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Old May 29, 2010, 05:51 PM   #51
BigJimP
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Come on guys ...life is too short to drink crummy wine....(cheap or expensive) .... But I did pick up a case recently of the new release of an old favorite Napa Valley red wine - Frog's Leap winery / Cabernet Sauvignon ...its selling up here for around $40 a bottle ...but its as good as many $75 dollar bottles. I'd recommend you try a couple bottles..../and laying it down for a few years won't hurt it / but its ready to drink now as well.

treating yourself to a nice gun is the same thing ....but I can't resist making the rounds of my better used gun shops on a rainy day ....you never know what might follow you home .../and shopping for a good deal is way too much fun.
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Old May 31, 2010, 01:13 AM   #52
OkieCruffler
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Kinda reminds me of a double I found not to long ago, had P O S stamped right on it. Turns out that stands for Pride Of Spain.
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Old May 31, 2010, 05:48 AM   #53
darkgael
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hi-volume

Here's a question related to this set of ideas: Does any manufacturer make a SXS suitable for for high volume trap shooting? A gun that will last the aforementioned 50K rounds plus?
Pete
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Old May 31, 2010, 10:55 AM   #54
oneounceload
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Quote:
Here's a question related to this set of ideas: Does any manufacturer make a SXS suitable for for high volume trap shooting? A gun that will last the aforementioned 50K rounds plus?
Pete
The Winchester 21 had a trap model made. Any of the better quality guns made for pigeon shooting should last as well
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Old June 2, 2010, 05:25 AM   #55
zippy13
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Quote:
Originally Posted by OkieCruffler
had P O S stamped right on it. Turns out that stands for Pride Of Spain
My friend, wouldn't it have been in Spanish (perhaps Orgullo de España), not English?
Perhaps it was a third party warning: POS = Piece Of Sh..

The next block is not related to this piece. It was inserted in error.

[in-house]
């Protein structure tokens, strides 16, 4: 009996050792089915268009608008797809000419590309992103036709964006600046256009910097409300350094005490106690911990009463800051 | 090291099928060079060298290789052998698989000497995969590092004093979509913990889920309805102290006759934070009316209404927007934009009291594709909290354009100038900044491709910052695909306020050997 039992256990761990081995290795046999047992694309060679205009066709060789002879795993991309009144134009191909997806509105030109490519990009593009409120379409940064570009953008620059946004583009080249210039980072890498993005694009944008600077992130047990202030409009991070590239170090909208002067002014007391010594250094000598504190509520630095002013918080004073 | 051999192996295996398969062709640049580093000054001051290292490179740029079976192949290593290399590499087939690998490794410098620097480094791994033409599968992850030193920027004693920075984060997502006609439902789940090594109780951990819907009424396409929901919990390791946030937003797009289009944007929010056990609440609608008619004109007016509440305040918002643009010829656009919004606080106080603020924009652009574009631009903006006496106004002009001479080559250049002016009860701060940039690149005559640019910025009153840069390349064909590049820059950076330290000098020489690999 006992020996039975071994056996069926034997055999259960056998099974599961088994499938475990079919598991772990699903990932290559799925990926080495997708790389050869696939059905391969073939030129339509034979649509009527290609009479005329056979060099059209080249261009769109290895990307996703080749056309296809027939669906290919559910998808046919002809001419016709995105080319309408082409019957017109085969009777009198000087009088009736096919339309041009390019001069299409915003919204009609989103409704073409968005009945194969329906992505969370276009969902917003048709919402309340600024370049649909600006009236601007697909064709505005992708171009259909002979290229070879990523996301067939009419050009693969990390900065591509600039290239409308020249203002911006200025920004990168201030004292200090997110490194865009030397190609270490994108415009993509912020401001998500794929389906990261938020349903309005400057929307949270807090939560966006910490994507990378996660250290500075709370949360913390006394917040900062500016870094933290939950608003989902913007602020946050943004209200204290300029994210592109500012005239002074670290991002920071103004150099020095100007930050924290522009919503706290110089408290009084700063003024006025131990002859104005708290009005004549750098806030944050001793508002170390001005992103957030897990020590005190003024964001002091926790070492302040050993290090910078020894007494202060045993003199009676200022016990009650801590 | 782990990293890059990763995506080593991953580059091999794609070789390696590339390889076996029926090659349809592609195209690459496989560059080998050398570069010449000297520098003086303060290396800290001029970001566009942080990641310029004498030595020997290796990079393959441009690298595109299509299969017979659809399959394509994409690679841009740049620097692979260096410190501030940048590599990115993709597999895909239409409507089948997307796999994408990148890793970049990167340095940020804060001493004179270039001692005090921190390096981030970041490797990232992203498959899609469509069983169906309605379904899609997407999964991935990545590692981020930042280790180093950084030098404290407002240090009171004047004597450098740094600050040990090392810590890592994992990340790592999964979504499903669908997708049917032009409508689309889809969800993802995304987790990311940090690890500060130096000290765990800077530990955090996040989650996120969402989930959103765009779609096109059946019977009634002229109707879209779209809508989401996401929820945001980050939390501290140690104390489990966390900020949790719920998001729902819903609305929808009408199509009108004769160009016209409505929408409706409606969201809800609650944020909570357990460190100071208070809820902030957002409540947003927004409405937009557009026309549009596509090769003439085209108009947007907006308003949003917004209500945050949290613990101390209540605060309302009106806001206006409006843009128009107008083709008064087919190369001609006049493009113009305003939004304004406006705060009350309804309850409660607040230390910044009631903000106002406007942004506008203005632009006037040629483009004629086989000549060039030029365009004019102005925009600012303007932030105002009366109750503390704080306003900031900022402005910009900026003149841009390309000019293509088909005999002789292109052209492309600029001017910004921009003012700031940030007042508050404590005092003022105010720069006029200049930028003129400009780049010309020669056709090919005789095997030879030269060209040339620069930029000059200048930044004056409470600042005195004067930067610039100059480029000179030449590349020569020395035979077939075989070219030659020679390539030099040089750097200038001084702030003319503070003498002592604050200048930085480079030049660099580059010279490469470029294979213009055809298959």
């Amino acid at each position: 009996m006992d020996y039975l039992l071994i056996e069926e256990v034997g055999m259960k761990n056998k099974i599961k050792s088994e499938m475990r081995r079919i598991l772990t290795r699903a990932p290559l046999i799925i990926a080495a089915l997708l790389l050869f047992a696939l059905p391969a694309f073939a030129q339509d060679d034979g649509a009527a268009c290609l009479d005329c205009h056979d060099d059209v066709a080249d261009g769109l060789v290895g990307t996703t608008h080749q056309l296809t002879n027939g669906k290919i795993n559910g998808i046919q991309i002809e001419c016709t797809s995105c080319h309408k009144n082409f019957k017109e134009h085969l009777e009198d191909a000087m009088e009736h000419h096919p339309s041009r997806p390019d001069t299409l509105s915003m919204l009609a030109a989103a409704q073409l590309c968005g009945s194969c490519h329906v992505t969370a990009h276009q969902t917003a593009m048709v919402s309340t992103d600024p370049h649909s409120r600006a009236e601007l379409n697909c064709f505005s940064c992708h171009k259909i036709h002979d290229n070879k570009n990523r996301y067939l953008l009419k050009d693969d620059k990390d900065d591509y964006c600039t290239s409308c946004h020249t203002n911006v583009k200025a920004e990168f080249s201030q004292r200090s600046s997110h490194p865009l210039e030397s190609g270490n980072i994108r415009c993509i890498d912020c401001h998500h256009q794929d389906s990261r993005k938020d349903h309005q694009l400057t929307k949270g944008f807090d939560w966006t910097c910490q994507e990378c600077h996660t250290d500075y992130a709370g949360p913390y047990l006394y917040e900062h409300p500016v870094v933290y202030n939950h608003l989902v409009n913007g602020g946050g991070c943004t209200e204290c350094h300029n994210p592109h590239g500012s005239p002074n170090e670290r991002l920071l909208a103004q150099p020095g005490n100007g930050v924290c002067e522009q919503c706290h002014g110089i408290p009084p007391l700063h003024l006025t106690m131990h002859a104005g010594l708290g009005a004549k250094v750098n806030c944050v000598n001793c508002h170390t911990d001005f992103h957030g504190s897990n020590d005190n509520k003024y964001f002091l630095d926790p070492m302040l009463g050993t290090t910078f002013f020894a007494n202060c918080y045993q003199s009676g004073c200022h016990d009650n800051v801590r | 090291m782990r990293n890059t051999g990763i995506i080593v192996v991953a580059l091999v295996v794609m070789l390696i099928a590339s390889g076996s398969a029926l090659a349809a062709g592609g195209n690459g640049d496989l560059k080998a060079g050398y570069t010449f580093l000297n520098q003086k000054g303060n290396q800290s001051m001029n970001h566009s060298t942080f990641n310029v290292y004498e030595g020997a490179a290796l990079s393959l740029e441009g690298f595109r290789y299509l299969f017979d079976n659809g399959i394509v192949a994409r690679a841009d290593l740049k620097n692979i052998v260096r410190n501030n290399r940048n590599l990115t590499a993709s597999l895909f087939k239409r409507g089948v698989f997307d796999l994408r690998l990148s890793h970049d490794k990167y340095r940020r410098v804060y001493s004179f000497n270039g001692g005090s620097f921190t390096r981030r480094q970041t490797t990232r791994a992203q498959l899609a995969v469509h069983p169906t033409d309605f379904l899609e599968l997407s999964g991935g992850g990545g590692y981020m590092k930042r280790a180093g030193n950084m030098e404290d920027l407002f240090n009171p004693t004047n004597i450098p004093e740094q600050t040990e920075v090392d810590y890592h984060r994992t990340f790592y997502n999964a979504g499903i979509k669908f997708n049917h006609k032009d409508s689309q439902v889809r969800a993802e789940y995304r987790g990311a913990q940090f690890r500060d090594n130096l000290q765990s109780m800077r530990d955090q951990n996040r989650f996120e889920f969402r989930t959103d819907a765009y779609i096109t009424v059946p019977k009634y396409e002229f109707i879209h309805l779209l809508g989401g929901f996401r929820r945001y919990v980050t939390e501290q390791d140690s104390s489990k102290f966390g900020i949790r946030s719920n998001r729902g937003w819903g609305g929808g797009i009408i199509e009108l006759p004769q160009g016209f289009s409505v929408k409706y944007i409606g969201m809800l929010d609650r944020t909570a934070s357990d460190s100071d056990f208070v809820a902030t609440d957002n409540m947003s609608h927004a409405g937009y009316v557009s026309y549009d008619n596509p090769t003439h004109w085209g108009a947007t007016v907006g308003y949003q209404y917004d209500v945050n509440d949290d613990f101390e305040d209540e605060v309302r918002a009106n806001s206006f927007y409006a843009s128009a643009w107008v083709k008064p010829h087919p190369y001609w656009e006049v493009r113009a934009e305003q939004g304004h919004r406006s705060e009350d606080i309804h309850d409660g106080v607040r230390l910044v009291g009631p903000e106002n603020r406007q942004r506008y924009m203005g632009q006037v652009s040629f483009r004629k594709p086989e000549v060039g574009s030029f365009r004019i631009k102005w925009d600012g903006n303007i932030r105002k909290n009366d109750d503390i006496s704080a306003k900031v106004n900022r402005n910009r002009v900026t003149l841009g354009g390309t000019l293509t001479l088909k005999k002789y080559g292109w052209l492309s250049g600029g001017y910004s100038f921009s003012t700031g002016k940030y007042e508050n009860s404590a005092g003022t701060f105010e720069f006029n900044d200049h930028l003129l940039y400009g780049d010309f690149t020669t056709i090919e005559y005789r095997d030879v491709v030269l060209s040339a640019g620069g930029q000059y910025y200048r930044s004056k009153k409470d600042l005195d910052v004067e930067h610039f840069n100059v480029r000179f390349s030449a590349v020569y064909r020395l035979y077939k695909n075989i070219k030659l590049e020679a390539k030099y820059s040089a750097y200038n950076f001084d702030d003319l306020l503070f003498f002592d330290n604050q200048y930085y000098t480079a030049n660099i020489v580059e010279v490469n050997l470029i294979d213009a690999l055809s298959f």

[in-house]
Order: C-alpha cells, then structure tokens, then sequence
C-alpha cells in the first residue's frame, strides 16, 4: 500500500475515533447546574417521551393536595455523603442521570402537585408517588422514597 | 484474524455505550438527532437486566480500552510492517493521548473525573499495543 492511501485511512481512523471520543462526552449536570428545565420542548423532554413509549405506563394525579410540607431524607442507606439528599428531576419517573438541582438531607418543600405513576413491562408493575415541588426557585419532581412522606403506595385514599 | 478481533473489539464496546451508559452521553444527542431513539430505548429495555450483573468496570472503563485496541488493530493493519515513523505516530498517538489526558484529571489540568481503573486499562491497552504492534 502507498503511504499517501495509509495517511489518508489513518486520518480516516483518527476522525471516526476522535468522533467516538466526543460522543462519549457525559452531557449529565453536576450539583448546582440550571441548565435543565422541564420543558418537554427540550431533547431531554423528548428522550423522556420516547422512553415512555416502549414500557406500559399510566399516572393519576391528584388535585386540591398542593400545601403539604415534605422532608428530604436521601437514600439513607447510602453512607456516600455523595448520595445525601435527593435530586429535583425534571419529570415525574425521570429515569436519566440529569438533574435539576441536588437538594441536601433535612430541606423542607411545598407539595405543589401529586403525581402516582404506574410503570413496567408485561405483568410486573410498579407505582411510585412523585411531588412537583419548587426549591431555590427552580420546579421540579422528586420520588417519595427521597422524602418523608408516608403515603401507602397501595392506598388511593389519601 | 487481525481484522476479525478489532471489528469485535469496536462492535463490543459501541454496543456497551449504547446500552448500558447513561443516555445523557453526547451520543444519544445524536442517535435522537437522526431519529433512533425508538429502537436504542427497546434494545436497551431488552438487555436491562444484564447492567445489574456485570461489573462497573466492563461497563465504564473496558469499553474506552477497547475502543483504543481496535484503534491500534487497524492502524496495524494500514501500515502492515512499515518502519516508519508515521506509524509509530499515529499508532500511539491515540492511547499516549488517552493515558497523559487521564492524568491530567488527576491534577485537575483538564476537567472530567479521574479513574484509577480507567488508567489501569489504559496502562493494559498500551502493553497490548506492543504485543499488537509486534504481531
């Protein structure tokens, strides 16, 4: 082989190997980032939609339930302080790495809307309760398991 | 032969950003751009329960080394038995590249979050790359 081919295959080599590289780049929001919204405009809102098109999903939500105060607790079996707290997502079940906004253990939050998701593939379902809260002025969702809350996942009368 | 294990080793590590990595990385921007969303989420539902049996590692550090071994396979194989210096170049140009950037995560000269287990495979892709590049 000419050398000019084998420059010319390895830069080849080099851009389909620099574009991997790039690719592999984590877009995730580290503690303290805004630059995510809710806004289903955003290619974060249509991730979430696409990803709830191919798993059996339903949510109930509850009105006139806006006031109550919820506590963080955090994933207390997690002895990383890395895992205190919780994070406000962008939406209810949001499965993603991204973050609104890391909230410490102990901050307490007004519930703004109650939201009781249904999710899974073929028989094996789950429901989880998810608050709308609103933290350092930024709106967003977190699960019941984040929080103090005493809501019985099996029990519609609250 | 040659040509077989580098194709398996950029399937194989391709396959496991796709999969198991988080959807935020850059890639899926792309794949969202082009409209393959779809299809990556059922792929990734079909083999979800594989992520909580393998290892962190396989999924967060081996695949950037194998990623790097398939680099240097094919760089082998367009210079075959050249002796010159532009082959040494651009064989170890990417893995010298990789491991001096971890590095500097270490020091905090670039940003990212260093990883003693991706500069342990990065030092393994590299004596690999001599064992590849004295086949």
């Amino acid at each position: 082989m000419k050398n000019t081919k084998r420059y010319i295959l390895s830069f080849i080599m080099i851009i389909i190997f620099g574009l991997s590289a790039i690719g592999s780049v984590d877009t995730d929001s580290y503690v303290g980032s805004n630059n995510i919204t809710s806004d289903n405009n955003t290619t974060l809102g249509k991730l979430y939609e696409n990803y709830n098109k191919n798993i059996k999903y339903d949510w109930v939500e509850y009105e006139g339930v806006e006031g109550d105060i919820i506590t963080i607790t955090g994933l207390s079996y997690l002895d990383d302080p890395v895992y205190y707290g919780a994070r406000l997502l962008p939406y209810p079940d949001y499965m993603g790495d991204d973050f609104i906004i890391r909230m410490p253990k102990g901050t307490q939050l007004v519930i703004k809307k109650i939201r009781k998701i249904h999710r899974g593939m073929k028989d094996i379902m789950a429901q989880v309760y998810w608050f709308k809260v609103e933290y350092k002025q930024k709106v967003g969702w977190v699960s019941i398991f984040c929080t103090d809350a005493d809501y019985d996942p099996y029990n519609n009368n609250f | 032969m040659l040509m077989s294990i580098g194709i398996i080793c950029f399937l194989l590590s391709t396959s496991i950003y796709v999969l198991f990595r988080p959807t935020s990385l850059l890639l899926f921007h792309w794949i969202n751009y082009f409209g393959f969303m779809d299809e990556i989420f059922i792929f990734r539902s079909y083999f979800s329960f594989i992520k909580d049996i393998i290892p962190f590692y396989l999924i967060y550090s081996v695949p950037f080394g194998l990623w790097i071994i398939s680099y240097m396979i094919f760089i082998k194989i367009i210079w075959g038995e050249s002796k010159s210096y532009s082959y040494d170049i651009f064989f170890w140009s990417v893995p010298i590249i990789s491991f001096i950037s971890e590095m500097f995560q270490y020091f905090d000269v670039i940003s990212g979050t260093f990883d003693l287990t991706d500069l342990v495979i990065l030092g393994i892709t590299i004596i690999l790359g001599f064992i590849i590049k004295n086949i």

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Old June 2, 2010, 06:15 AM   #56
darkgael
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such as?

Oneounceload: This will show you how much I don't know about shotguns but....
Quote:
Any of the better quality guns made for pigeon shooting should last as well
And those would be?
I sat down with the current Gun Digest and none of the SXSs were labeled as "Pigeon Grade" - probably I can't afford one that is - so how does one know which is which? If you could suggest a model, that'd be a help. Just trying to satisfy my curiosity.
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Old June 2, 2010, 01:55 PM   #57
oneounceload
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Many of the Spanish, Italian and British guns had a "pigeon model" that was meant for the heavy duty use at pigeon matches where loads were hot and heavy and a lot of money was riding on the outcome. These guns were typically 1/2 to 1 pound heavier than target guns and up to two pounds heavier than their standard field gun.

Some still use the term "pigeon" today (most notably Beretta), but those guns are not currently built to that spec.

AyA still makes a few models meant for heavy-duty use that I know about. Most folks don't use SxS for most of those purposes any more, unfortunately. I just got my S&W Elite in today - a nicely built 20 gauge that will be for birds - carried a lot, not shot as much. For heavy use, I use my Brownings (until I can convince Zippy to part with one of his P-guns for a mere pittance). My guns are target guns, meant to go the distance. Some are better than others, which is why P guns, K guns and similar cost what they do - pure, rugged simplicity with tolerances NASA would envy and reliability that Toyota would crave.

In short, if you're looking for a serious, high-round count shotgun for lots of targets, an O/U is most likely going to be your best bet. If you can find an older SxS that was meant for trap, pigeons, etc., you might have lucked out.

Now that I know that I, as a LH, can shoot DT's with no issues, my search is on for a nice 12 gauge SxS.........

And the quest continues................
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Old June 2, 2010, 02:17 PM   #58
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1-oz, my friend, you've expanded my knowledge -- thank you. Previously, I thought that Pigeon grade referred to a level of extra fanciness, like a Midas or Diana grade. Does it always indicate a more durable gun or can it be just an appearance upgrade?

I'm thinking specifically of Model 12 "Pigeon" grade trap gun. I know they are fancier than a field version; but are they more durable?
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Old June 2, 2010, 02:36 PM   #59